Upcoming tax changes have ignited debate about the role private landlords should play in meeting the UK’s housing needs. Focus has fallen on buy-to-let but, as the Institute for Fiscal Studies, among others, has noted, landlords are taxed much less favourably than home owners.
Following last year’s Autumn Statement, which outlined plans for an additional 3 percentage point levy on stamp duty when buy-to-let properties are purchased, I was asked by the Residential Landlords Association to produce an independent report on what effects these changes and the earlier announcement of restrictions to mortgage interest relief and deductible allowances would have.
I estimate that higher rate income tax-paying landlords who own about 40 per cent of market-rented housing in the UK are likely to be adversely affected. The negative impact on post-tax returns is also likely to be high. My modelling suggests that landlords paying the basic rate are likely to see average returns falling by around 10 per cent as a result of the changes, while returns for higher rate taxpayers look set to fall by between 30 and 40 per cent because of the added effect of the loss of financial cost relief.
In a period in which the image of landlords continues to take a battering, many will no doubt ask “so what?” Surely landlords can afford to take the hit given alarmist headlines about rising rents? Delve deeper into the statistics, however, and it becomes clear that things have not been as rosy for landlords as many suggest. Returns from rental income have for many years been compressed as a result of house prices rising faster than rents. As figures from the Office for National Statistics and LSL Property Services suggest, between the crisis year of 2008 and late 2015, average rents increased by 21 per cent – not much more than general price inflation over the period– while house price growth was 45 per cent. There was a similar divergence in the boom years prior to 2007. Only continued strong rises in house prices would make investment attractive for many landlords under the new tax regime and that outcome is both undesirable and unlikely.
But what does all this mean?
Tax changes that lead to lower returns threaten to reduce investment significantly in much-needed new homes to rent, especially when returns from other assets may start to rise. There is already a shortage of properties to rent in many areas and the consequence can only be higher rents. This will inevitably make it harder for first-time buyers to save the funds required for a deposit to buy a home of their own.
But will homes be freed up for first-time buyers? This is less likely than has been suggested as many rental properties, such as houses in multiple occupation, are often unappealing to this group, as are the areas where renting is concentrated. The main competitors faced by first-time buyers are existing home owners, whose tax breaks and high own-equity make them strong players in the market-place.
Unfortunately, landlord returns in the future may be so low as to threaten the considerable progress achieved in recent decades in improving housing quality and professionalism in the private rented sector. As the government implements its tax changes, my analysis suggests that future post-tax rental returns may be insufficient to incentivise good quality repairs, as for many investors post-tax annual cash flows will often not cover the costs of on-going major repairs and improvements.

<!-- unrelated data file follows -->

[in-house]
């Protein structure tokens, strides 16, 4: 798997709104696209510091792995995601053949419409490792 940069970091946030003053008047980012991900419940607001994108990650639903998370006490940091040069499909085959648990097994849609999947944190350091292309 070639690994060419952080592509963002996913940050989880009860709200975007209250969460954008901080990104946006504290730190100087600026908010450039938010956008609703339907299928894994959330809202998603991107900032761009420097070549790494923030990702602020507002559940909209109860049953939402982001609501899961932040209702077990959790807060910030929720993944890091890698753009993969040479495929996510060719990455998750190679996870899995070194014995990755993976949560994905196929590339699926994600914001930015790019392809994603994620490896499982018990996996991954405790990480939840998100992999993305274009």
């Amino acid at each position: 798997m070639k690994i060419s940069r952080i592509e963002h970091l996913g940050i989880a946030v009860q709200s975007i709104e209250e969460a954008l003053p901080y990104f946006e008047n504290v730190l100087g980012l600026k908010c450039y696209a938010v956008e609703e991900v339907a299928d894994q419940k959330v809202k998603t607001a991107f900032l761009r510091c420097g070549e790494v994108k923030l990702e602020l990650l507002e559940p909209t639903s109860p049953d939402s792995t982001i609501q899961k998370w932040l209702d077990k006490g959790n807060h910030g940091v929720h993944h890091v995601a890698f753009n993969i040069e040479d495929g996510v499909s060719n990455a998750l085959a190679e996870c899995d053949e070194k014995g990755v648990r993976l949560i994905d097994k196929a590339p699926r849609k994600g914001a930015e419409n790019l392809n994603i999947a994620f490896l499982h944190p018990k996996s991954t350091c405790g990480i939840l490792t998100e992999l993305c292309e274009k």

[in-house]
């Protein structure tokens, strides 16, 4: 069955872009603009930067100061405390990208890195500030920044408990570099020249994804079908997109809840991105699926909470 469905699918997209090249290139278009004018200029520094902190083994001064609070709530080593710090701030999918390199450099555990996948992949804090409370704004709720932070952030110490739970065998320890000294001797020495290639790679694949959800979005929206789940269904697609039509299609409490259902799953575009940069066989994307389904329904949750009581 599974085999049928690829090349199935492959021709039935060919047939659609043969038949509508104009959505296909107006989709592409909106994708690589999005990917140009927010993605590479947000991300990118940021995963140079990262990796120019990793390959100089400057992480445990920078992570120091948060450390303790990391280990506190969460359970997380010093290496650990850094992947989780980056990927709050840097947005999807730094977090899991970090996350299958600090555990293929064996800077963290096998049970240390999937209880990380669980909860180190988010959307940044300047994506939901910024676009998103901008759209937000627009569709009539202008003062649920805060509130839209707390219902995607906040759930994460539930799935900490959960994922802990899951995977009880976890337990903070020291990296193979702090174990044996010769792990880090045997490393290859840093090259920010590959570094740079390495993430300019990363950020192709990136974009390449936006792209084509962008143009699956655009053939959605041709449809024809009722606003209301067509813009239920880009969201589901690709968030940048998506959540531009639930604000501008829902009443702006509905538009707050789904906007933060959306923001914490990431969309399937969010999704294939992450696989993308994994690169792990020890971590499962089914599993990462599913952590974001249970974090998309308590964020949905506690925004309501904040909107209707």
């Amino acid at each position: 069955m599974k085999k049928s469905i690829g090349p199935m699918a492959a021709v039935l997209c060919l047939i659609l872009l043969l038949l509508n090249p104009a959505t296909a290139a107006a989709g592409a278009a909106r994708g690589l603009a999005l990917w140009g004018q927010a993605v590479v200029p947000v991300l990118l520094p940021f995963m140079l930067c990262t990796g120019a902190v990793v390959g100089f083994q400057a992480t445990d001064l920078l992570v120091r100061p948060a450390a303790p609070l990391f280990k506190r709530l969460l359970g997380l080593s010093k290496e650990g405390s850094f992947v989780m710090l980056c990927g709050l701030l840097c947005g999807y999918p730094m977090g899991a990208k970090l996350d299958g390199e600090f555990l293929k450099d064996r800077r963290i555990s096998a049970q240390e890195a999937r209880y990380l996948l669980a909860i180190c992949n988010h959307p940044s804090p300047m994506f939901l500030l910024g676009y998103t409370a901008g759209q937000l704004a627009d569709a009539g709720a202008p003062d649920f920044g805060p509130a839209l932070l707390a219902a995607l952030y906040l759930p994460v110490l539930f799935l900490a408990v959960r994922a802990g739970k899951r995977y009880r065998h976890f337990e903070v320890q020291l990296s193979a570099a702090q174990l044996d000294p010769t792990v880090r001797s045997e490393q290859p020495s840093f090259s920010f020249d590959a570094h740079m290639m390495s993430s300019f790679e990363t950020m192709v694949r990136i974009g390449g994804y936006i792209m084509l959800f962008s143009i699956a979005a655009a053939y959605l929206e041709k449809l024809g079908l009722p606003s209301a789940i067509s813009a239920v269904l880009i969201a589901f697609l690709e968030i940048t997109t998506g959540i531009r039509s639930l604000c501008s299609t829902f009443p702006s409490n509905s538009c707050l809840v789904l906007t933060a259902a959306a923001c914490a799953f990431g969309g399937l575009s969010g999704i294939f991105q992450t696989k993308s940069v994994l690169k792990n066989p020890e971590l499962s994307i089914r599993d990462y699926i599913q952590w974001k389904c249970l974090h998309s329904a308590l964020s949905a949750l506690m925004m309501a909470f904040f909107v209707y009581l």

Given the growing tax wedge that will result between larger and smaller landlord net returns, many larger landlords are likely to sell properties and smaller ones may well buy them. Larger landlords can devote more time and expertise to their businesses than smaller ones and, given this changed investor profile, landlords will overall be less equipped to offer a professional service. Landlords whose total incomes fall within the basic rate tax band often need all their rental income for their own immediate use, and so are less able to deal with unexpected out-of-pocket expenses and are more financially vulnerable in what is a risky market-place.
Converting to corporate status offers little advantage to most tax-stretched landlords once the resultant taxation of dividends is taken into account. Furthermore, large-scale build-to-let investors are not necessarily the answer, as they require significantly higher target rates of return than typical private landlords. Those extra required returns can only be funded out of higher rents or additional tax breaks.
With the Budget now less than a week away, what can be done?
A tax break for larger property holdings would encourage professionalism among individual private landlords.
An offer of significant tax breaks for membership of quality assurance schemes would support the professionalism of the sector and help to address the potential impact of the tax changes on the quality of rental housing.
Finally, prudent landlords build up sinking funds for the periodic major repairs that inevitably arise with housing. The introduction of tax reliefs related to them would incentivise this essential underpinning of building quality and bring the UK into line with equivalent depreciation allowances available in many other countries.
Such measures would offer respite from some of the unintended consequences of the proposed and soon to be implemented buy-to-let tax changes.